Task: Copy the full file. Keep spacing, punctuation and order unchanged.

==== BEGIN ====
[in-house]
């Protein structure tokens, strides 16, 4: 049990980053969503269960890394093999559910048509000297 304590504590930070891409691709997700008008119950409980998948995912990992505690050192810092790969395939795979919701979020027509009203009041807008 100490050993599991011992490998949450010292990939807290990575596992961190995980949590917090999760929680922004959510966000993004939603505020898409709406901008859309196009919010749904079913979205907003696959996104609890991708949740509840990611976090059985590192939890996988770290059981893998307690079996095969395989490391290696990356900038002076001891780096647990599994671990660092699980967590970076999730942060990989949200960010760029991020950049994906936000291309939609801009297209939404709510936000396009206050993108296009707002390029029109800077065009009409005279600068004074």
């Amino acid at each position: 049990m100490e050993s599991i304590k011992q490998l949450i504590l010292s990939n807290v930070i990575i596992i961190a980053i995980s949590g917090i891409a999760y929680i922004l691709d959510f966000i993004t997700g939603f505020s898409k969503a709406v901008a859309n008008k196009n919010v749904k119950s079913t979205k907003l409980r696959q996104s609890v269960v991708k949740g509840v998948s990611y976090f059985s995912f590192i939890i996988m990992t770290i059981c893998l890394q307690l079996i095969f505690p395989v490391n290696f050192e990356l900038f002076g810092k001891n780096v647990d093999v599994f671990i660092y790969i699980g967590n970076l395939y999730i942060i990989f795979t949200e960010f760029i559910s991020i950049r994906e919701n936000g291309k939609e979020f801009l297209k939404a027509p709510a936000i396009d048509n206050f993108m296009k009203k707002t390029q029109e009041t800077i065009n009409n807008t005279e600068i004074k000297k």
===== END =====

[in-house]
């Protein structure tokens, strides 16, 4: 049990980053969503269960890394093999559910048509000297 304590504590930070891409691709997700008008119950409980998948995912990992505690050192810092790969395939795979919701979020027509009203009041807008 100490050993599991011992490998949450010292990939807290990575596992961190995980949590917090999760929680922004959510966000993004939603505020898409709406901008859309196009919010749904079913979205907003696959996104609890991708949740509840990611976090059985590192939890996988770290059981893998307690079996095969395989490391290696990356900038002076001891780096647990599994671990660092699980967590970076999730942060990989949200960010760029991020950049994906936000291309939609801009297209939404709510936000396009206050993108296009707002390029029109800077065009009409005279600068004074």
């Amino acid at each position: 049990m100490e050993s599991i304590k011992q490998l949450i504590l010292s990939n807290v930070i990575i596992i961190a980053i995980s949590g917090i891409a999760y929680i922004l691709d959510f966000i993004t997700g939603f505020s898409k969503a709406v901008a859309n008008k196009n919010v749904k119950s079913t979205k907003l409980r696959q996104s609890v269960v991708k949740g509840v998948s990611y976090f059985s995912f590192i939890i996988m990992t770290i059981c893998l890394q307690l079996i095969f505690p395989v490391n290696f050192e990356l900038f002076g810092k001891n780096v647990d093999v599994f671990i660092y790969i699980g967590n970076l395939y999730i942060i990989f795979t949200e960010f760029i559910s991020i950049r994906e919701n936000g291309k939609e979020f801009l297209k939404a027509p709510a936000i396009d048509n206050f993108m296009k009203k707002t390029q029109e009041t800077i065009n009409n807008t005279e600068i004074k000297k």